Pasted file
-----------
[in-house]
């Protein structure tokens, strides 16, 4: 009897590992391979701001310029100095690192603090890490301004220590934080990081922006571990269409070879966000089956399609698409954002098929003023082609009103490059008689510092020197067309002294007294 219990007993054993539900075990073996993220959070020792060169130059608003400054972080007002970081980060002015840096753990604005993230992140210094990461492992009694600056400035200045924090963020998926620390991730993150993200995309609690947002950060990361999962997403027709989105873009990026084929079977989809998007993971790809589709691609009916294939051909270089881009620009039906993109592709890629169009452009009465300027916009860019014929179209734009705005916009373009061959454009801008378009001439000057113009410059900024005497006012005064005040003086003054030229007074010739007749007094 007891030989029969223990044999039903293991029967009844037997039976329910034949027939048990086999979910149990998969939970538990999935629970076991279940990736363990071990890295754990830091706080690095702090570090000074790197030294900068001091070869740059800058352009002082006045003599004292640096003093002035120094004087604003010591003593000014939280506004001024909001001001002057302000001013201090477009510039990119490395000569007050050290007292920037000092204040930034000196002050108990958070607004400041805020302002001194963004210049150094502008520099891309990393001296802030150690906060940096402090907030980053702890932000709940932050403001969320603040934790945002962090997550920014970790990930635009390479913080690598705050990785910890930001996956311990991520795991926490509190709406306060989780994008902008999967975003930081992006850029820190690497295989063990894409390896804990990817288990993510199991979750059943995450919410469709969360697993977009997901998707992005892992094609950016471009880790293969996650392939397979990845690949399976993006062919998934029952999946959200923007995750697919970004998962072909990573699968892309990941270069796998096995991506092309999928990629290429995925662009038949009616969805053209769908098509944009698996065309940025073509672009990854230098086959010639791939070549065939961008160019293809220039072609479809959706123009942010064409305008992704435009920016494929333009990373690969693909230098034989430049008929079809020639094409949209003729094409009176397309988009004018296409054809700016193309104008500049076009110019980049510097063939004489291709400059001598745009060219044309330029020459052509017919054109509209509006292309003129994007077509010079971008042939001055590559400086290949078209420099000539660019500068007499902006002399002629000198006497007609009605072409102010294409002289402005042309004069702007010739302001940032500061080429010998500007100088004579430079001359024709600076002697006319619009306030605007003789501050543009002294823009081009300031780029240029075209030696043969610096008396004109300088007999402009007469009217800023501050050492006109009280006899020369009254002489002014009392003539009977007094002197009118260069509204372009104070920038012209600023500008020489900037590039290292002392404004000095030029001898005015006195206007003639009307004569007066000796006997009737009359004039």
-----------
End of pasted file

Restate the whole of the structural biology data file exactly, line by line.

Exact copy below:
[in-house]
């Protein structure tokens, strides 16, 4: 009897590992391979701001310029100095690192603090890490301004220590934080990081922006571990269409070879966000089956399609698409954002098929003023082609009103490059008689510092020197067309002294007294 219990007993054993539900075990073996993220959070020792060169130059608003400054972080007002970081980060002015840096753990604005993230992140210094990461492992009694600056400035200045924090963020998926620390991730993150993200995309609690947002950060990361999962997403027709989105873009990026084929079977989809998007993971790809589709691609009916294939051909270089881009620009039906993109592709890629169009452009009465300027916009860019014929179209734009705005916009373009061959454009801008378009001439000057113009410059900024005497006012005064005040003086003054030229007074010739007749007094 007891030989029969223990044999039903293991029967009844037997039976329910034949027939048990086999979910149990998969939970538990999935629970076991279940990736363990071990890295754990830091706080690095702090570090000074790197030294900068001091070869740059800058352009002082006045003599004292640096003093002035120094004087604003010591003593000014939280506004001024909001001001002057302000001013201090477009510039990119490395000569007050050290007292920037000092204040930034000196002050108990958070607004400041805020302002001194963004210049150094502008520099891309990393001296802030150690906060940096402090907030980053702890932000709940932050403001969320603040934790945002962090997550920014970790990930635009390479913080690598705050990785910890930001996956311990991520795991926490509190709406306060989780994008902008999967975003930081992006850029820190690497295989063990894409390896804990990817288990993510199991979750059943995450919410469709969360697993977009997901998707992005892992094609950016471009880790293969996650392939397979990845690949399976993006062919998934029952999946959200923007995750697919970004998962072909990573699968892309990941270069796998096995991506092309999928990629290429995925662009038949009616969805053209769908098509944009698996065309940025073509672009990854230098086959010639791939070549065939961008160019293809220039072609479809959706123009942010064409305008992704435009920016494929333009990373690969693909230098034989430049008929079809020639094409949209003729094409009176397309988009004018296409054809700016193309104008500049076009110019980049510097063939004489291709400059001598745009060219044309330029020459052509017919054109509209509006292309003129994007077509010079971008042939001055590559400086290949078209420099000539660019500068007499902006002399002629000198006497007609009605072409102010294409002289402005042309004069702007010739302001940032500061080429010998500007100088004579430079001359024709600076002697006319619009306030605007003789501050543009002294823009081009300031780029240029075209030696043969610096008396004109300088007999402009007469009217800023501050050492006109009280006899020369009254002489002014009392003539009977007094002197009118260069509204372009104070920038012209600023500008020489900037590039290292002392404004000095030029001898005015006195206007003639009307004569007066000796006997009737009359004039």